Zwift RunPod lands and it looks like a rebadged Milestone Pod

A Zwift-friendly wearable that won't break the bank
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Wareable Tech Awards 2018 nominee Zwift has launched its new RunPod, making it a more affordable option to get a key part of the virtual training platform setup.

The RunPod, which is attached to the laces on your running shoes, syncs wirelessly to the running mode on Zwift. Once you're on a treadmill and get moving, it will then track and broadcast speed and distance data to get you moving in the virtual realms.

Essential reading: I went on a virtual run with Zwift

The foot pod wearable weighs in at just 13g, so you're not going to notice it as you move. It's also powered by a standard CR2032 battery (the kind you find inside of watches), meaning you should get a decent amount of run time out of it before you need to swap it out for another one.

Design-wise, it looks identical to the Milestone Pod we've already been running with in the real world. That has a little something to do with the fact that Zwift acquired the company in the summer. When the running version of the platform launched, the Milestone Pod was one of the few foot pods optimised for Zwift along with Stryd's wearable. But things have changed to make it better optimised for the platform to ensure it's better suited for indoor run tracking.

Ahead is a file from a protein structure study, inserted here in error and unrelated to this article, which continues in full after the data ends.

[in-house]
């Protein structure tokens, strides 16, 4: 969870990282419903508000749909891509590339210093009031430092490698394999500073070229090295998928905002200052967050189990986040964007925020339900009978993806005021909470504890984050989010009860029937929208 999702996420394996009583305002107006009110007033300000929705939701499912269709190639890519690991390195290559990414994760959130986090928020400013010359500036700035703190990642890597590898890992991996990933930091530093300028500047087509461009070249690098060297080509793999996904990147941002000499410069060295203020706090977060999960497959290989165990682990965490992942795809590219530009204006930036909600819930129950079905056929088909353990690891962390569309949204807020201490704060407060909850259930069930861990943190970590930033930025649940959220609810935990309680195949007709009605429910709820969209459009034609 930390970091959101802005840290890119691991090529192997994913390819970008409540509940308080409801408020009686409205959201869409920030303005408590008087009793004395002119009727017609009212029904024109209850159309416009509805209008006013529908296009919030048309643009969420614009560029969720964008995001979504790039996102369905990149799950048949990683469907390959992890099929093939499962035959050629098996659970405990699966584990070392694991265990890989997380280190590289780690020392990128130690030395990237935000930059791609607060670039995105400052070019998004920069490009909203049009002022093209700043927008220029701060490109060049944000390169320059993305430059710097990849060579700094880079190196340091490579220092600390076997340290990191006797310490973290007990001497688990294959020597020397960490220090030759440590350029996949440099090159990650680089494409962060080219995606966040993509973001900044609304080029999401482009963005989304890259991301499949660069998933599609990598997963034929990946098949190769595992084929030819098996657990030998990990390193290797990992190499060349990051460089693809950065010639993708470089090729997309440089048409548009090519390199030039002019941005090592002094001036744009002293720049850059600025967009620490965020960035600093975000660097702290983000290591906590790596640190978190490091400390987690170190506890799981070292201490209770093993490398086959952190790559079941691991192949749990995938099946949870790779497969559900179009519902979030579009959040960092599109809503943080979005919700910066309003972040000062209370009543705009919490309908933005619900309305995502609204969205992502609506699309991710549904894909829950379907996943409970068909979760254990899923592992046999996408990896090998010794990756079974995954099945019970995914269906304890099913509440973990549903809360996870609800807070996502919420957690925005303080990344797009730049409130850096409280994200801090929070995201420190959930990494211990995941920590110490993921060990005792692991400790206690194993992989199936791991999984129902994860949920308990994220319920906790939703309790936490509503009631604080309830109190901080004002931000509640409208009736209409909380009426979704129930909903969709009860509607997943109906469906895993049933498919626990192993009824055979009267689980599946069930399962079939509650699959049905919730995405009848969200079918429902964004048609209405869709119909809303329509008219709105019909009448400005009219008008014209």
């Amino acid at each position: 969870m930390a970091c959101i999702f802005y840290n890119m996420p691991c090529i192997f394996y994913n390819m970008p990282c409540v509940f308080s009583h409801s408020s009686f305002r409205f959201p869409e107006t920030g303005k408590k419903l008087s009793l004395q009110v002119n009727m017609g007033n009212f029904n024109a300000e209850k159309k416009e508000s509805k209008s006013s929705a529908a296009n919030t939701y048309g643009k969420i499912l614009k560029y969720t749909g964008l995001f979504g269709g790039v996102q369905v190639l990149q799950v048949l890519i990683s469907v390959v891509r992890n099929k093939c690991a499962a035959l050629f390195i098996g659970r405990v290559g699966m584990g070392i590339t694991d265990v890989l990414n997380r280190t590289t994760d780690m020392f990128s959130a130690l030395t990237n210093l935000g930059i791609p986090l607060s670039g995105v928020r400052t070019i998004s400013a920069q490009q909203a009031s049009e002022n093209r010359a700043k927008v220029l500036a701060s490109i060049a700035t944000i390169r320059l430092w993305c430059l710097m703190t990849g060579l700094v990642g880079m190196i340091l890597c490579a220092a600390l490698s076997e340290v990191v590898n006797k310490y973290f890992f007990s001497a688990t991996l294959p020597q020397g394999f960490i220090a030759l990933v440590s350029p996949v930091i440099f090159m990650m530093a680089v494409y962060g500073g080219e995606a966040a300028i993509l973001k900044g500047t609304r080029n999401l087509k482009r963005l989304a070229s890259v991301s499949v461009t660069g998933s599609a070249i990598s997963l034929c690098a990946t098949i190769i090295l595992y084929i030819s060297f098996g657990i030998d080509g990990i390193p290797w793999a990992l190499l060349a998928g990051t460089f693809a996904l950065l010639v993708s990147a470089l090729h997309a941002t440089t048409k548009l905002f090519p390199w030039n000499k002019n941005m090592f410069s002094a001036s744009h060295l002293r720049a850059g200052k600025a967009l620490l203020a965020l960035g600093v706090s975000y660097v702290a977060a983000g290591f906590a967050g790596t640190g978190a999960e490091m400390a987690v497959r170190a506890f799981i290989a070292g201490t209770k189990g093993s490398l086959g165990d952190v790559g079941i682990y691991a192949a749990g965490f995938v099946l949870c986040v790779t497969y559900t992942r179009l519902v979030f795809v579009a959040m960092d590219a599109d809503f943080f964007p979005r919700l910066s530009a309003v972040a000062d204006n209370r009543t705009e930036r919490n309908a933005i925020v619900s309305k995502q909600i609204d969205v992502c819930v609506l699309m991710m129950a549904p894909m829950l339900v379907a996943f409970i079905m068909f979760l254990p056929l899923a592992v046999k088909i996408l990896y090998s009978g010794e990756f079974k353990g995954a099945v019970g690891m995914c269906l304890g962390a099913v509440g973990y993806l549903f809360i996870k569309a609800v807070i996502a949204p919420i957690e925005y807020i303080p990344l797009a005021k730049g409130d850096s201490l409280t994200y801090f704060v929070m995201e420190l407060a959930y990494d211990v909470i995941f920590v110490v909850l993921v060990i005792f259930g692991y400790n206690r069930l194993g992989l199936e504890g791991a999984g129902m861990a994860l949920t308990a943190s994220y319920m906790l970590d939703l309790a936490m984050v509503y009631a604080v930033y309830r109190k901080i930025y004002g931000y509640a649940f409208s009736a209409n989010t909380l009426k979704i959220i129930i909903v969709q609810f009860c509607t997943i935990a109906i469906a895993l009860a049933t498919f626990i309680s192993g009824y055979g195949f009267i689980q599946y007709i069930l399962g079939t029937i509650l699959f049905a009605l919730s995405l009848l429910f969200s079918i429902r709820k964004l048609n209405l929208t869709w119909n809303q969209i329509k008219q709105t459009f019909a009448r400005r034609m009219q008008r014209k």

While Zwift was primarily designed for cyclists, the introduction of a running mode this year has seen a bunch of new features added for those who prefer treadmill time to bike time. There's now runner-only routes, more training modes and a greater variety of virtual places to get some miles in.

The Zwift Runpod is available to buy now for $29.99 from Zwift's website. That makes it significantly cheaper than the $100 Stryd Live that was launched earlier this year, although that was technically a limited edition and is a little harder to get hold of now.

Zwift RunPod lands and it looks like a rebadged Milestone Pod

How we test

Michael Sawh


Michael Sawh has been covering the wearable tech industry since the very first Fitbit landed back in 2011. Previously the resident wearable tech expert at Trusted Reviews, he also marshaled the features section of

He also regularly contributed to T3 magazine when they needed someone to talk about fitness trackers, running watches, headphones, tablets, and phones.

Michael writes for GQ, Wired, Coach Mag, Metro, MSN, BBC Focus, Stuff, TechRadar and has made several appearances on the BBC Travel Show to talk all things tech. 

Michael is a lover of all things sports and fitness-tech related, clocking up over 15 marathons and has put in serious hours in the pool all in the name of testing every fitness wearable going. Expect to see him with a minimum of two wearables at any given time.

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